BOOT CAMP 270 (08/04/03)




Hundreds and quite possibly thousands of books have been written about childrearing and whilst you can find expert guidance on just about everything from teething to adolescence there’s comparatively little help in the standard works for concerned parents when it comes to computers and the Internet.


Computers hold no fear or mystery for children, they are introduced to them at an early age by the education system but many parents, especially those who may not have a PC at home or use one at work, are naturally worried by disturbing reports of the Internet community’s less savoury and occasionally downright dangerous inhabitants. 


It’s important to put the risks into perspective, though. The really horrendous events, where children are physically harmed, or worse, as a result of coming into contact with someone via the Internet are mercifully few and far between. Nevertheless, there is a very real chance that your child, if allowed unsupervised or unrestricted access to the Internet they could be exposed to material of a violent, sexual, illegal or deeply disturbing nature.


Email and chat rooms can encourage the exchange of highly dubious messages and lead to harassment and even bullying. However, by becoming familiar with the technology and taking responsibility for their children’s Internet activities, parents can minimise the risk and make using the Internet the useful, rewarding and entertaining experience it should be.  


Internet safety begins with where the PC is kept. It’s a lot easier to keep an eye on what your children are up to if the computer is in the living or family room. It will also be accessible to everyone and you’ll be better able to control its use. If your computing skills are not up to speed make it a family activity and encourage your children to teach you how to use it, it’s really not that difficult!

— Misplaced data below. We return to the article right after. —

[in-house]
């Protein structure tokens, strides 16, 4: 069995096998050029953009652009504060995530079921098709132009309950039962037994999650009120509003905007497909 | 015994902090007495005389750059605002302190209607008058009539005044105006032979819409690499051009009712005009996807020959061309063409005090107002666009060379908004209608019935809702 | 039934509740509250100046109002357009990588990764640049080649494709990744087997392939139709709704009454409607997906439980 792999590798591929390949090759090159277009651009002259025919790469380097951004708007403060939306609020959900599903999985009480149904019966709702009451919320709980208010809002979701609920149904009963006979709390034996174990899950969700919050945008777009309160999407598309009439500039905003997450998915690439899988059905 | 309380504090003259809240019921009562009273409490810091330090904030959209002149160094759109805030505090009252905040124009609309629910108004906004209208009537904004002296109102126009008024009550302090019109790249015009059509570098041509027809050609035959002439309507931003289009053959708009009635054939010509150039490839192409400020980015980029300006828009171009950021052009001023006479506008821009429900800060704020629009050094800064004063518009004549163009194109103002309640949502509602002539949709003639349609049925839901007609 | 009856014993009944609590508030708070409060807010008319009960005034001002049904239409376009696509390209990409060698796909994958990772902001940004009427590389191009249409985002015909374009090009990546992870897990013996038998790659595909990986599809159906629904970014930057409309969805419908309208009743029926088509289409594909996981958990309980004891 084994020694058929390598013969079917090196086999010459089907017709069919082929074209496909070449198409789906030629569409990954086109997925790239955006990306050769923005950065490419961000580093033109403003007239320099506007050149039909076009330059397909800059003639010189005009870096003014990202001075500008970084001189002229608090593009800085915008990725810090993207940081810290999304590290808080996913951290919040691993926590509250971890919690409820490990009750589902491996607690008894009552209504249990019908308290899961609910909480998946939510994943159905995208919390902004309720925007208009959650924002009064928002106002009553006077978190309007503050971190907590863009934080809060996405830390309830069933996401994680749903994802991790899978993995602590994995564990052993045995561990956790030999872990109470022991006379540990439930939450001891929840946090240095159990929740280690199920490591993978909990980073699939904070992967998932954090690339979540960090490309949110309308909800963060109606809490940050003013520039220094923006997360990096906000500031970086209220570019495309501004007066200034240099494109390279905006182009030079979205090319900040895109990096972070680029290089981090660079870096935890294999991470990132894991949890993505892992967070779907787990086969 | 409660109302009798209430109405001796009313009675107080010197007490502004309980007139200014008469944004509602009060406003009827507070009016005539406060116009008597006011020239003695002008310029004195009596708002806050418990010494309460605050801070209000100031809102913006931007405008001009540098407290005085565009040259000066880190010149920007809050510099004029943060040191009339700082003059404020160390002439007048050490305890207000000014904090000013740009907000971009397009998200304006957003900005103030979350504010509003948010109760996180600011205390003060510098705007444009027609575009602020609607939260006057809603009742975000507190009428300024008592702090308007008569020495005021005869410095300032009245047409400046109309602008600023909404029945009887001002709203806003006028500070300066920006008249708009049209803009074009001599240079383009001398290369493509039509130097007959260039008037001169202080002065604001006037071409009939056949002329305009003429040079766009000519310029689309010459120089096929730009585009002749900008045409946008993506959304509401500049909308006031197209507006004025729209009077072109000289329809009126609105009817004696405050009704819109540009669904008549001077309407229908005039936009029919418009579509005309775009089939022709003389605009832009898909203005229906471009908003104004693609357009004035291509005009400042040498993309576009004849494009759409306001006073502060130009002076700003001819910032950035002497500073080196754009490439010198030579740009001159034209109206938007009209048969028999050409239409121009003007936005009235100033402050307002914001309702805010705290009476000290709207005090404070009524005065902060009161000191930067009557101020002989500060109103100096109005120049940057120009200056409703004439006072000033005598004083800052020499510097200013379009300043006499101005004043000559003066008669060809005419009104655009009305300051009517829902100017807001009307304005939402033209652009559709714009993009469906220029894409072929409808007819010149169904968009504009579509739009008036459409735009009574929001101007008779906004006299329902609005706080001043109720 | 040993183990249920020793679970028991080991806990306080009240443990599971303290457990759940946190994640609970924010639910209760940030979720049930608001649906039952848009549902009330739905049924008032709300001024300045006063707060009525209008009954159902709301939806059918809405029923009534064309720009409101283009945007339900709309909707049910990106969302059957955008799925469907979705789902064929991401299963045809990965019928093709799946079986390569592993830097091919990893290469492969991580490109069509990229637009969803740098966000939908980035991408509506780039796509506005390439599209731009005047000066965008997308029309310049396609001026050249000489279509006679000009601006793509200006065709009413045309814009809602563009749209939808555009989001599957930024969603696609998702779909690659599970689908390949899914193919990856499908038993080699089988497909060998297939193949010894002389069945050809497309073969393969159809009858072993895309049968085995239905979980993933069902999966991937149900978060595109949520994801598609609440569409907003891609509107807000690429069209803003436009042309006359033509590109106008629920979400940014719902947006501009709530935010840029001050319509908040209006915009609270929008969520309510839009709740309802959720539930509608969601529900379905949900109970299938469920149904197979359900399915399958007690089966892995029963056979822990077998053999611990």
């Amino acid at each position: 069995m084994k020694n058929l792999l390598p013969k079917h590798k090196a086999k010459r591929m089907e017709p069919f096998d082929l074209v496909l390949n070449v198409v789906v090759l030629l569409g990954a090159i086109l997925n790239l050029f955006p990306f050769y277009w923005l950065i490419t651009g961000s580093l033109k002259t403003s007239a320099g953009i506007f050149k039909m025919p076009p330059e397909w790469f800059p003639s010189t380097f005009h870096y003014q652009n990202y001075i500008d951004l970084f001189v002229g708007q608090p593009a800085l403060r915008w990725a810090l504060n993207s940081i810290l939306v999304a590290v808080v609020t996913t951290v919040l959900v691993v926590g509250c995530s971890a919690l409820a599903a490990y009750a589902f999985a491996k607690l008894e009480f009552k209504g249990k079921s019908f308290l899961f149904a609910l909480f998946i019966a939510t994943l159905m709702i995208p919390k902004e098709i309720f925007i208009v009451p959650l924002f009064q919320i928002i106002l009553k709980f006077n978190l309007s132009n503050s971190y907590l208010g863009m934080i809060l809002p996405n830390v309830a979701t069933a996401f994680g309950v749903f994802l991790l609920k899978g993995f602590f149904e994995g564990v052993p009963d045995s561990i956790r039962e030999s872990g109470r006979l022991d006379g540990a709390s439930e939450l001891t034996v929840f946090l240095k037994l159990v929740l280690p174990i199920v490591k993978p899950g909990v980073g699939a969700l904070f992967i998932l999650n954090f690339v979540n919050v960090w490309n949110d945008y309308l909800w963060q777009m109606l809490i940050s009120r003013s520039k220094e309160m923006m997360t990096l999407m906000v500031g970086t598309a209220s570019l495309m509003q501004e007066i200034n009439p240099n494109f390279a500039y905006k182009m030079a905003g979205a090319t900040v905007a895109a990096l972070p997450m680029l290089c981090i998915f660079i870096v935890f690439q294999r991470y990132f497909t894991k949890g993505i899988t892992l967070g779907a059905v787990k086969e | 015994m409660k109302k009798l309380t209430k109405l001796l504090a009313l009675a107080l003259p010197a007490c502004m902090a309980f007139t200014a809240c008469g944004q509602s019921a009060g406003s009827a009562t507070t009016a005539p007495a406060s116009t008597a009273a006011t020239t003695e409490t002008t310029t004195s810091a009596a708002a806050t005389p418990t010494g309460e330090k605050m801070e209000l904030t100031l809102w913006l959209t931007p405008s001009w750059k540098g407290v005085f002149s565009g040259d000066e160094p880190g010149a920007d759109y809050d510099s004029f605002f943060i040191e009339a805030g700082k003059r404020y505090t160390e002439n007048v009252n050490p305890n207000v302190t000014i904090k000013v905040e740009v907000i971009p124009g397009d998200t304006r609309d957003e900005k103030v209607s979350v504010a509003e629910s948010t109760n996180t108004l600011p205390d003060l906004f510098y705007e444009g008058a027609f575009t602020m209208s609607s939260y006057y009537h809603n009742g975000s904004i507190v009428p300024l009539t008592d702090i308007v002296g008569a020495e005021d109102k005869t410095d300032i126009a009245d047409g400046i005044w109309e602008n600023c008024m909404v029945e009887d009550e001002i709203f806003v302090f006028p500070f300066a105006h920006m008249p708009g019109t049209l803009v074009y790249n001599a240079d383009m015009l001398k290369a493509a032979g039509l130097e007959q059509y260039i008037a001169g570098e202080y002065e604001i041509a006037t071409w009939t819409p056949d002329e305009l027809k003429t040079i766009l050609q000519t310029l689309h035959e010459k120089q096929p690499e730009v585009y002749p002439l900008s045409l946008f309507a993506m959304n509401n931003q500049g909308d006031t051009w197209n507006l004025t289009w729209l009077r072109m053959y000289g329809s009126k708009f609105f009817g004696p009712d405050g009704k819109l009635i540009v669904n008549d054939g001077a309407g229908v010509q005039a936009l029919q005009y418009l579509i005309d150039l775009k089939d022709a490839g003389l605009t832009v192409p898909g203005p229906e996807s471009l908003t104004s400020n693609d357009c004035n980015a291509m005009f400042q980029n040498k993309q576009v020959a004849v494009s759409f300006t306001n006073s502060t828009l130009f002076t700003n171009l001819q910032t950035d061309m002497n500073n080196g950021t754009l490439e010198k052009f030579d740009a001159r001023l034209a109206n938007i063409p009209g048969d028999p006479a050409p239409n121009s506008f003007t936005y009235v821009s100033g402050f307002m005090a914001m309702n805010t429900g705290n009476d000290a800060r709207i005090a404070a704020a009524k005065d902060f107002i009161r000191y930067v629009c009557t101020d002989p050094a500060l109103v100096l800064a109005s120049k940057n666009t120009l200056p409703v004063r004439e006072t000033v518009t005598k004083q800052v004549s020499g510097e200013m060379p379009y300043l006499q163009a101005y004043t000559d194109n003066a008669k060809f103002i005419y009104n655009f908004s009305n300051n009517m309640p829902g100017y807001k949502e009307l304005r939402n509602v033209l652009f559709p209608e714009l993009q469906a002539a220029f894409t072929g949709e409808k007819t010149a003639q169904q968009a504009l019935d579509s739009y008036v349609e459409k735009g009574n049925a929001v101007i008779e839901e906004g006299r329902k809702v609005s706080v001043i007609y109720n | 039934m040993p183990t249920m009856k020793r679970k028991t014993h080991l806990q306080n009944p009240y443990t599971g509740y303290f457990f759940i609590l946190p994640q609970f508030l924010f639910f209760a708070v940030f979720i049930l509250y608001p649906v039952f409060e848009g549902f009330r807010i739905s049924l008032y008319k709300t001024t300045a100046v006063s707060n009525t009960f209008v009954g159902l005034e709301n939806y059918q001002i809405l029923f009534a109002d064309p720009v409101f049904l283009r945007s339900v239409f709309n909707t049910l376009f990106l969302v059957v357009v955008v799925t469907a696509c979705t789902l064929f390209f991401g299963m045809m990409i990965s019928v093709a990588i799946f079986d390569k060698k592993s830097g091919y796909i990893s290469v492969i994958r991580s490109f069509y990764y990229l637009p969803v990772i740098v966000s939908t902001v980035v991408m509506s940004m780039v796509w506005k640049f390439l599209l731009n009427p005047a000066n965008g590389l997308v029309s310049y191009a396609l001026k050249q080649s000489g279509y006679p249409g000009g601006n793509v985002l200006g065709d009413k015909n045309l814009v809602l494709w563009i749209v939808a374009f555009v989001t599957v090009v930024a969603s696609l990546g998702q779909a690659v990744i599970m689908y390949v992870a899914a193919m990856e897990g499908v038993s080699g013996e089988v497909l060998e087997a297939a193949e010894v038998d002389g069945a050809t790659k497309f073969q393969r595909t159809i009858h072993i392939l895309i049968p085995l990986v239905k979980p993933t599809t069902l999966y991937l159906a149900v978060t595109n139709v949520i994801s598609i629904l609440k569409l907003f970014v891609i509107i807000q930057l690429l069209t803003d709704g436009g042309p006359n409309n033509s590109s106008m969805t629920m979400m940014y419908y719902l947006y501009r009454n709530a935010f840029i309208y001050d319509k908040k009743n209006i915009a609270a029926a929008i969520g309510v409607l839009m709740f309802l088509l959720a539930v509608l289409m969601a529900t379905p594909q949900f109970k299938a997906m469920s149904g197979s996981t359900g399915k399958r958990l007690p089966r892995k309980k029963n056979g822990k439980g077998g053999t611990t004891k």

Older children, especially teenagers usually want their own PC in their bedrooms and this is when it becomes difficult to know what it is being used for. Before you allow it you should establish some basic ground rules and to back them up, install monitoring or filtering software – more about that in a moment. Make sure that they know it’s there, and that you know how to use it. Deterrence can also be a powerful ally and it doesn’t hurt to point out that Internet communications are far from private; not only does Windows and your monitoring software log the PC’s Internet and email activities, detailed records are also kept by Internet Service Providers and telephone companies. More computer savvy kids might also be reminded that deleted information can be recovered, and erasing web site ‘History’ or cache memory and emails doesn’t irretrievably destroy information and deleting files may in itself be cause for suspicion. 


The rules are best kept short and simple. Warn your child never to give out any information that could identify them and that includes their home address, telephone number and the name of their school, and never, ever, agree to see someone they’ve met online. You may want make exceptions and allow meetings under strict parental supervision at sensible times in busy public places but quite honestly it’s safest to impose a blanket restriction on the under-sixteen’s, and stick to it. Impress upon your child that they should never reply to suggestive or sexual email messages and to tell you immediately if they receive anything threatening or obscene. Copies of nuisance and obscene emails should be forwarded to your ISP’s support or complaints department (and send a copy to the sender’s ISP), stressing that the recipient is a child and insisting that they take action. Set times when they can go online to prevent late-night surfing and if necessary install a program or utility that will cut them off at the appointed hour.